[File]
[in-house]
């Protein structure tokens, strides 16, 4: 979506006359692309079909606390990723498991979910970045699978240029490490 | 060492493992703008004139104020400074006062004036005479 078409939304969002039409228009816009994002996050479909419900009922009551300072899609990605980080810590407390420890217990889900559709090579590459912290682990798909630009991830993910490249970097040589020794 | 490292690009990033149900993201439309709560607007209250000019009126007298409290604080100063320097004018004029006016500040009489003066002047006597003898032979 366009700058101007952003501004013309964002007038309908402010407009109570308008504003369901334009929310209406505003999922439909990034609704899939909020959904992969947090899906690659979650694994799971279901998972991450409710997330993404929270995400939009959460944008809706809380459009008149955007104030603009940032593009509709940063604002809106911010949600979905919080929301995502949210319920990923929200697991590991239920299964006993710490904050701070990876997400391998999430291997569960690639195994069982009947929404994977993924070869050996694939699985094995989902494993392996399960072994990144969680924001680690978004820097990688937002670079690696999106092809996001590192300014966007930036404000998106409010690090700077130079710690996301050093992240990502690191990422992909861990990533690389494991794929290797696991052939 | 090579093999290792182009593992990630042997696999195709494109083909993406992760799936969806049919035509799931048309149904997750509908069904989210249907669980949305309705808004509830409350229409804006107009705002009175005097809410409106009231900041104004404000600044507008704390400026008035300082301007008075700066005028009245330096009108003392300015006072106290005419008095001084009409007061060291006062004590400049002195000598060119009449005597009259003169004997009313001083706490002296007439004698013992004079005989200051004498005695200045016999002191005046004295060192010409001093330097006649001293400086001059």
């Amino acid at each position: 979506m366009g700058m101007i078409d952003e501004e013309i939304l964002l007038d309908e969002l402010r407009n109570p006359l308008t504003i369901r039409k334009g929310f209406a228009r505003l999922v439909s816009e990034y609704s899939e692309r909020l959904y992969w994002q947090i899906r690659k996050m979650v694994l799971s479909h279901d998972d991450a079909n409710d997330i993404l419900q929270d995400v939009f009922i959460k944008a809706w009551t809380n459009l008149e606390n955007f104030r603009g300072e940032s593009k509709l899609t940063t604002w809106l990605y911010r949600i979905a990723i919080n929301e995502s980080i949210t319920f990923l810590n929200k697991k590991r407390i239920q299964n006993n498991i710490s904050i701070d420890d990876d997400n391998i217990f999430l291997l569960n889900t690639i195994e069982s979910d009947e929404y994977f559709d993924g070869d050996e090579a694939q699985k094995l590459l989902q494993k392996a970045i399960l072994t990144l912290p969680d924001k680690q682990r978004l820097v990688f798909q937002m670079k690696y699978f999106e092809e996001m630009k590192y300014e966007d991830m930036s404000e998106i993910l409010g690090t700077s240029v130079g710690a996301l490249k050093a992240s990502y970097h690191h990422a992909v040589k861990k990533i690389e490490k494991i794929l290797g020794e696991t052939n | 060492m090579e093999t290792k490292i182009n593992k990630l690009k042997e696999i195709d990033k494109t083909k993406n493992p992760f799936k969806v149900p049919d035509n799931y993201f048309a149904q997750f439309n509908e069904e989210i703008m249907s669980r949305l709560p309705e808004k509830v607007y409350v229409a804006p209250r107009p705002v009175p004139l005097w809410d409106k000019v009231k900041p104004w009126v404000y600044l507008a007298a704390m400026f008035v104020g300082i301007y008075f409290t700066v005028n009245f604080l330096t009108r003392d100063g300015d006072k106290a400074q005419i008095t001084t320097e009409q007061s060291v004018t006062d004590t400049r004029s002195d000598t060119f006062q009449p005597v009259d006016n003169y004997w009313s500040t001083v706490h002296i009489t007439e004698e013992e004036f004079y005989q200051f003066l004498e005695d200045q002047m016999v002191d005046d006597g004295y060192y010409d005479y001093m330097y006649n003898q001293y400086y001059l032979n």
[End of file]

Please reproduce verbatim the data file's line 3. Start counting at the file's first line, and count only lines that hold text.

């Amino acid at each position: 979506m366009g700058m101007i078409d952003e501004e013309i939304l964002l007038d309908e969002l402010r407009n109570p006359l308008t504003i369901r039409k334009g929310f209406a228009r505003l999922v439909s816009e990034y609704s899939e692309r909020l959904y992969w994002q947090i899906r690659k996050m979650v694994l799971s479909h279901d998972d991450a079909n409710d997330i993404l419900q929270d995400v939009f009922i959460k944008a809706w009551t809380n459009l008149e606390n955007f104030r603009g300072e940032s593009k509709l899609t940063t604002w809106l990605y911010r949600i979905a990723i919080n929301e995502s980080i949210t319920f990923l810590n929200k697991k590991r407390i239920q299964n006993n498991i710490s904050i701070d420890d990876d997400n391998i217990f999430l291997l569960n889900t690639i195994e069982s979910d009947e929404y994977f559709d993924g070869d050996e090579a694939q699985k094995l590459l989902q494993k392996a970045i399960l072994t990144l912290p969680d924001k680690q682990r978004l820097v990688f798909q937002m670079k690696y699978f999106e092809e996001m630009k590192y300014e966007d991830m930036s404000e998106i993910l409010g690090t700077s240029v130079g710690a996301l490249k050093a992240s990502y970097h690191h990422a992909v040589k861990k990533i690389e490490k494991i794929l290797g020794e696991t052939n | 060492m090579e093999t290792k490292i182009n593992k990630l690009k042997e696999i195709d990033k494109t083909k993406n493992p992760f799936k969806v149900p049919d035509n799931y993201f048309a149904q997750f439309n509908e069904e989210i703008m249907s669980r949305l709560p309705e808004k509830v607007y409350v229409a804006p209250r107009p705002v009175p004139l005097w809410d409106k000019v009231k900041p104004w009126v404000y600044l507008a007298a704390m400026f008035v104020g300082i301007y008075f409290t700066v005028n009245f604080l330096t009108r003392d100063g300015d006072k106290a400074q005419i008095t001084t320097e009409q007061s060291v004018t006062d004590t400049r004029s002195d000598t060119f006062q009449p005597v009259d006016n003169y004997w009313s500040t001083v706490h002296i009489t007439e004698e013992e004036f004079y005989q200051f003066l004498e005695d200045q002047m016999v002191d005046d006597g004295y060192y010409d005479y001093m330097y006649n003898q001293y400086y001059l032979n």